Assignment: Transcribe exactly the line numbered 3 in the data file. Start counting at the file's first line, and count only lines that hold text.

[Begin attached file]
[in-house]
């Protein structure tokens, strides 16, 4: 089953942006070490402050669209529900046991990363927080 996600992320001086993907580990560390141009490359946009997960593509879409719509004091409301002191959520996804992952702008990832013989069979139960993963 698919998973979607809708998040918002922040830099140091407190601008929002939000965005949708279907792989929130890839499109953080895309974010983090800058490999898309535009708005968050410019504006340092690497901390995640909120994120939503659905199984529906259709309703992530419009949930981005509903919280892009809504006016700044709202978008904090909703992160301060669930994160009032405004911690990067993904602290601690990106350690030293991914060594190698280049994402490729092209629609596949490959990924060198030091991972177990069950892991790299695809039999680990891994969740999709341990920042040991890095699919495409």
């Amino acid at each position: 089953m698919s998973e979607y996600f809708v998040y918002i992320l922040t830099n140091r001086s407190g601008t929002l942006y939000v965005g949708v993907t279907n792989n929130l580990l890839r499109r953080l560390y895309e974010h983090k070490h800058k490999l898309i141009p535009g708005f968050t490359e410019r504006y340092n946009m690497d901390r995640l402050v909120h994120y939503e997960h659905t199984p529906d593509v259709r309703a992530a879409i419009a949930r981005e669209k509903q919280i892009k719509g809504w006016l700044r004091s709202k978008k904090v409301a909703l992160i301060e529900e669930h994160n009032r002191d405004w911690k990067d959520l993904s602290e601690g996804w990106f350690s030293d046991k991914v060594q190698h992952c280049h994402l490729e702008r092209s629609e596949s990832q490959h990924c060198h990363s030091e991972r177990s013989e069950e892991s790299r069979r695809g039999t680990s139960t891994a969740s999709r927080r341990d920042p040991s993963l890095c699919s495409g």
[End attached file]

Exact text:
């Amino acid at each position: 089953m698919s998973e979607y996600f809708v998040y918002i992320l922040t830099n140091r001086s407190g601008t929002l942006y939000v965005g949708v993907t279907n792989n929130l580990l890839r499109r953080l560390y895309e974010h983090k070490h800058k490999l898309i141009p535009g708005f968050t490359e410019r504006y340092n946009m690497d901390r995640l402050v909120h994120y939503e997960h659905t199984p529906d593509v259709r309703a992530a879409i419009a949930r981005e669209k509903q919280i892009k719509g809504w006016l700044r004091s709202k978008k904090v409301a909703l992160i301060e529900e669930h994160n009032r002191d405004w911690k990067d959520l993904s602290e601690g996804w990106f350690s030293d046991k991914v060594q190698h992952c280049h994402l490729e702008r092209s629609e596949s990832q490959h990924c060198h990363s030091e991972r177990s013989e069950e892991s790299r069979r695809g039999t680990s139960t891994a969740s999709r927080r341990d920042p040991s993963l890095c699919s495409g």